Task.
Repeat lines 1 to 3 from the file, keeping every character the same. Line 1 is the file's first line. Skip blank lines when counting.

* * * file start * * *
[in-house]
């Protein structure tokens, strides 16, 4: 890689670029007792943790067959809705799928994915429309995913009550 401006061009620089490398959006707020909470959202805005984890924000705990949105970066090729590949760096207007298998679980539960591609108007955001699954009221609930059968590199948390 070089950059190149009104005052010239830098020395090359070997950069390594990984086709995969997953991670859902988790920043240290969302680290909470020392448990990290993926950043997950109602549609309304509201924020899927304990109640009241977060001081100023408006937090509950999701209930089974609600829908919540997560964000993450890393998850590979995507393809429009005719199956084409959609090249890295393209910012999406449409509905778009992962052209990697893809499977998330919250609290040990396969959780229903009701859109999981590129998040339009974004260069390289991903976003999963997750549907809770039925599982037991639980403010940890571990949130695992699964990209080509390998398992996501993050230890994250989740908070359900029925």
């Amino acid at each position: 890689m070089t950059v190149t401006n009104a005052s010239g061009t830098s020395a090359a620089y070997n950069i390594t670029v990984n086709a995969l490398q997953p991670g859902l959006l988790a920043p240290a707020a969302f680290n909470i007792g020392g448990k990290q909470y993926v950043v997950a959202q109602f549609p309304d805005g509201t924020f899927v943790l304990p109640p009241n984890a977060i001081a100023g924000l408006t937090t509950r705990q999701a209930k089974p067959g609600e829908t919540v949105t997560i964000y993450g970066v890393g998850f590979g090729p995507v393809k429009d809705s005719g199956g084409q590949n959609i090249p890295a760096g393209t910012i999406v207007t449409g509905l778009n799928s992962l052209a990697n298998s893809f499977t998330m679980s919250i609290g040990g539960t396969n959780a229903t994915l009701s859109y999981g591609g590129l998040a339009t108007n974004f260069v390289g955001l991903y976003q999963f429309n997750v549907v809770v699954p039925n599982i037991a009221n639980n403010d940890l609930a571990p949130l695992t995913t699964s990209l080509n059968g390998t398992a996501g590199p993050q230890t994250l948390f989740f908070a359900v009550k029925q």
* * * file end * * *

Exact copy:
[in-house]
């Protein structure tokens, strides 16, 4: 890689670029007792943790067959809705799928994915429309995913009550 401006061009620089490398959006707020909470959202805005984890924000705990949105970066090729590949760096207007298998679980539960591609108007955001699954009221609930059968590199948390 070089950059190149009104005052010239830098020395090359070997950069390594990984086709995969997953991670859902988790920043240290969302680290909470020392448990990290993926950043997950109602549609309304509201924020899927304990109640009241977060001081100023408006937090509950999701209930089974609600829908919540997560964000993450890393998850590979995507393809429009005719199956084409959609090249890295393209910012999406449409509905778009992962052209990697893809499977998330919250609290040990396969959780229903009701859109999981590129998040339009974004260069390289991903976003999963997750549907809770039925599982037991639980403010940890571990949130695992699964990209080509390998398992996501993050230890994250989740908070359900029925």
């Amino acid at each position: 890689m070089t950059v190149t401006n009104a005052s010239g061009t830098s020395a090359a620089y070997n950069i390594t670029v990984n086709a995969l490398q997953p991670g859902l959006l988790a920043p240290a707020a969302f680290n909470i007792g020392g448990k990290q909470y993926v950043v997950a959202q109602f549609p309304d805005g509201t924020f899927v943790l304990p109640p009241n984890a977060i001081a100023g924000l408006t937090t509950r705990q999701a209930k089974p067959g609600e829908t919540v949105t997560i964000y993450g970066v890393g998850f590979g090729p995507v393809k429009d809705s005719g199956g084409q590949n959609i090249p890295a760096g393209t910012i999406v207007t449409g509905l778009n799928s992962l052209a990697n298998s893809f499977t998330m679980s919250i609290g040990g539960t396969n959780a229903t994915l009701s859109y999981g591609g590129l998040a339009t108007n974004f260069v390289g955001l991903y976003q999963f429309n997750v549907v809770v699954p039925n599982i037991a009221n639980n403010d940890l609930a571990p949130l695992t995913t699964s990209l080509n059968g390998t398992a996501g590199p993050q230890t994250l948390f989740f908070a359900v009550k029925q």